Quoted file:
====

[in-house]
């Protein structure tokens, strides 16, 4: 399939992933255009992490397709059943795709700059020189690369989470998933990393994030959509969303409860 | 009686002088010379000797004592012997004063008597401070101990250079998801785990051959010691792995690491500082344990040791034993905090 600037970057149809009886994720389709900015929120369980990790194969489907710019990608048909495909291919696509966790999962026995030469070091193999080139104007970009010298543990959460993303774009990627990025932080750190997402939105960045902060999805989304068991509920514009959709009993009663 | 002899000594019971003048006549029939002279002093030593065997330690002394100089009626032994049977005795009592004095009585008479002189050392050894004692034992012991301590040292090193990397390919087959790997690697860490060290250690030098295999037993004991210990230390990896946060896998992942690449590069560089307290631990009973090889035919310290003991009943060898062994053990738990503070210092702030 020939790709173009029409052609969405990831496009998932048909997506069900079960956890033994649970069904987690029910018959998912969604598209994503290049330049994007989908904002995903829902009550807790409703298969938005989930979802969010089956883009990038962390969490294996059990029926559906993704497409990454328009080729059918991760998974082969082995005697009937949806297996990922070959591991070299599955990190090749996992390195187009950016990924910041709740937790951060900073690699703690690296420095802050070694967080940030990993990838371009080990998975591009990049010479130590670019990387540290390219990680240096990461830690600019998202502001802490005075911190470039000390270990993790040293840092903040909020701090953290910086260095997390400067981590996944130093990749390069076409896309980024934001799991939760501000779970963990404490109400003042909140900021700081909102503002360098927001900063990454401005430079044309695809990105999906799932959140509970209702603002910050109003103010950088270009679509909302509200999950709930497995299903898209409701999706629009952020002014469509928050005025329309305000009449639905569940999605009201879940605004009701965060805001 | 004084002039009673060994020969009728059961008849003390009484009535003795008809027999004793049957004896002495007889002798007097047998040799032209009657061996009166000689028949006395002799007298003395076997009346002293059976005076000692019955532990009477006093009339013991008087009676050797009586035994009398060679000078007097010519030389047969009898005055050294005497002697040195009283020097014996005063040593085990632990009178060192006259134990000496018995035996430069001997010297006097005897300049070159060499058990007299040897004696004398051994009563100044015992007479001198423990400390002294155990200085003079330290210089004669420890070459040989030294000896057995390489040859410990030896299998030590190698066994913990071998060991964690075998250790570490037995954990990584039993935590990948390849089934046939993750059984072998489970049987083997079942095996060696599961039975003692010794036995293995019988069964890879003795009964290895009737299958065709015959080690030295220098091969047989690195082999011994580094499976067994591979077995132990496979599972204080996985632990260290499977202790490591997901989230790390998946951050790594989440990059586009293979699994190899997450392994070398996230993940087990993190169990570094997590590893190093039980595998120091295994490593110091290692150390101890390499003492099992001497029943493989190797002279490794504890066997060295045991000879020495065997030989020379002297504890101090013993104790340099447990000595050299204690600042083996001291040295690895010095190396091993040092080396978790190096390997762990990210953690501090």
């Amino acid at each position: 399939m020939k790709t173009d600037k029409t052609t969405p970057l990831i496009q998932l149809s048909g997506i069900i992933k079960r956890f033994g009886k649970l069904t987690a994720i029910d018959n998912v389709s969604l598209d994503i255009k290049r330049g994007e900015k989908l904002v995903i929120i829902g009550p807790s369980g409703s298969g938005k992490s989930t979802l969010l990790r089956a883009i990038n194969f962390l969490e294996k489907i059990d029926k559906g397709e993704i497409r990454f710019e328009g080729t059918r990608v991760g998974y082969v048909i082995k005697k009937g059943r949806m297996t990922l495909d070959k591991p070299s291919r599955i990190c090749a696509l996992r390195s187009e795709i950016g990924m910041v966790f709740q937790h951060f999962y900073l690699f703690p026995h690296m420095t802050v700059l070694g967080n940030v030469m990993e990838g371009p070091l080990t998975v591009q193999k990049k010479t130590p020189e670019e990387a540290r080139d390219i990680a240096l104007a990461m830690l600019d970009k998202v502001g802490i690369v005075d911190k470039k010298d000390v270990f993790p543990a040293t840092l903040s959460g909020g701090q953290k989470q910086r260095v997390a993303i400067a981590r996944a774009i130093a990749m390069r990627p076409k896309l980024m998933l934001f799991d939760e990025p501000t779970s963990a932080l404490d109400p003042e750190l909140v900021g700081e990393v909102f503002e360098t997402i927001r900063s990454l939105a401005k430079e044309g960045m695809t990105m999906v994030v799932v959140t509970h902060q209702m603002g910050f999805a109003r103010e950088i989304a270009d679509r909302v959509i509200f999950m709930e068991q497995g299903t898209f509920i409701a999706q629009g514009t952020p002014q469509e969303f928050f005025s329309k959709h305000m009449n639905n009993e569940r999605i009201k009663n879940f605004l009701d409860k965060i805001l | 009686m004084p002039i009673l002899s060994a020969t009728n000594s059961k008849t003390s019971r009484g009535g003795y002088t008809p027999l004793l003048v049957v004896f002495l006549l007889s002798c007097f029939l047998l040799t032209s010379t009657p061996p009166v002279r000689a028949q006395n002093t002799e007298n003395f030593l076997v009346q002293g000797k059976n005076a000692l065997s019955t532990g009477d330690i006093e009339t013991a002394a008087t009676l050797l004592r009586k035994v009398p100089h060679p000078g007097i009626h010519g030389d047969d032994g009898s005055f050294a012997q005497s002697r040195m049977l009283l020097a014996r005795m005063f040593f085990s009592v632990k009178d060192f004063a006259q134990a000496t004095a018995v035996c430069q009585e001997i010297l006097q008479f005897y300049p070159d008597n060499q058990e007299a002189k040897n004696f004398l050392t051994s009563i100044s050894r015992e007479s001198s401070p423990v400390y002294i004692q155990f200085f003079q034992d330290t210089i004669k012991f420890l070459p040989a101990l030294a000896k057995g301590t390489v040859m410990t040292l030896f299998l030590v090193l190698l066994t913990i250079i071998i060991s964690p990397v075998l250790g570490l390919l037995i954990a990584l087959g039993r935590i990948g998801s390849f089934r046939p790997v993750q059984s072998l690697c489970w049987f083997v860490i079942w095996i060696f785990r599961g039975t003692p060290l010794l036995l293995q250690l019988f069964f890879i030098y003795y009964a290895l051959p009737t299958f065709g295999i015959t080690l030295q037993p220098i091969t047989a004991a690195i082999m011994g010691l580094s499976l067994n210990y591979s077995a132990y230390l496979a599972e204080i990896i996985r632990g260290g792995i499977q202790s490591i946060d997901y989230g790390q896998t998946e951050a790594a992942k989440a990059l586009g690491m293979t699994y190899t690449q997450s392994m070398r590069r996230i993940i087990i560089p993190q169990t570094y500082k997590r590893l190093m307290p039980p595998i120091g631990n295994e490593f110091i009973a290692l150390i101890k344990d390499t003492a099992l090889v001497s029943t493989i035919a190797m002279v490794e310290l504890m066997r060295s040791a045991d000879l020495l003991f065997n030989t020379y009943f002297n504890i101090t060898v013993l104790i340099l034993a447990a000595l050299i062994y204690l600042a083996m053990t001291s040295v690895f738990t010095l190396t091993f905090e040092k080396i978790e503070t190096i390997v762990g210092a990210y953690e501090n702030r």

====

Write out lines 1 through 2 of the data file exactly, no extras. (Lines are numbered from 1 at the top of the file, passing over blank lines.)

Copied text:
[in-house]
């Protein structure tokens, strides 16, 4: 399939992933255009992490397709059943795709700059020189690369989470998933990393994030959509969303409860 | 009686002088010379000797004592012997004063008597401070101990250079998801785990051959010691792995690491500082344990040791034993905090 600037970057149809009886994720389709900015929120369980990790194969489907710019990608048909495909291919696509966790999962026995030469070091193999080139104007970009010298543990959460993303774009990627990025932080750190997402939105960045902060999805989304068991509920514009959709009993009663 | 002899000594019971003048006549029939002279002093030593065997330690002394100089009626032994049977005795009592004095009585008479002189050392050894004692034992012991301590040292090193990397390919087959790997690697860490060290250690030098295999037993004991210990230390990896946060896998992942690449590069560089307290631990009973090889035919310290003991009943060898062994053990738990503070210092702030 020939790709173009029409052609969405990831496009998932048909997506069900079960956890033994649970069904987690029910018959998912969604598209994503290049330049994007989908904002995903829902009550807790409703298969938005989930979802969010089956883009990038962390969490294996059990029926559906993704497409990454328009080729059918991760998974082969082995005697009937949806297996990922070959591991070299599955990190090749996992390195187009950016990924910041709740937790951060900073690699703690690296420095802050070694967080940030990993990838371009080990998975591009990049010479130590670019990387540290390219990680240096990461830690600019998202502001802490005075911190470039000390270990993790040293840092903040909020701090953290910086260095997390400067981590996944130093990749390069076409896309980024934001799991939760501000779970963990404490109400003042909140900021700081909102503002360098927001900063990454401005430079044309695809990105999906799932959140509970209702603002910050109003103010950088270009679509909302509200999950709930497995299903898209409701999706629009952020002014469509928050005025329309305000009449639905569940999605009201879940605004009701965060805001 | 004084002039009673060994020969009728059961008849003390009484009535003795008809027999004793049957004896002495007889002798007097047998040799032209009657061996009166000689028949006395002799007298003395076997009346002293059976005076000692019955532990009477006093009339013991008087009676050797009586035994009398060679000078007097010519030389047969009898005055050294005497002697040195009283020097014996005063040593085990632990009178060192006259134990000496018995035996430069001997010297006097005897300049070159060499058990007299040897004696004398051994009563100044015992007479001198423990400390002294155990200085003079330290210089004669420890070459040989030294000896057995390489040859410990030896299998030590190698066994913990071998060991964690075998250790570490037995954990990584039993935590990948390849089934046939993750059984072998489970049987083997079942095996060696599961039975003692010794036995293995019988069964890879003795009964290895009737299958065709015959080690030295220098091969047989690195082999011994580094499976067994591979077995132990496979599972204080996985632990260290499977202790490591997901989230790390998946951050790594989440990059586009293979699994190899997450392994070398996230993940087990993190169990570094997590590893190093039980595998120091295994490593110091290692150390101890390499003492099992001497029943493989190797002279490794504890066997060295045991000879020495065997030989020379002297504890101090013993104790340099447990000595050299204690600042083996001291040295690895010095190396091993040092080396978790190096390997762990990210953690501090």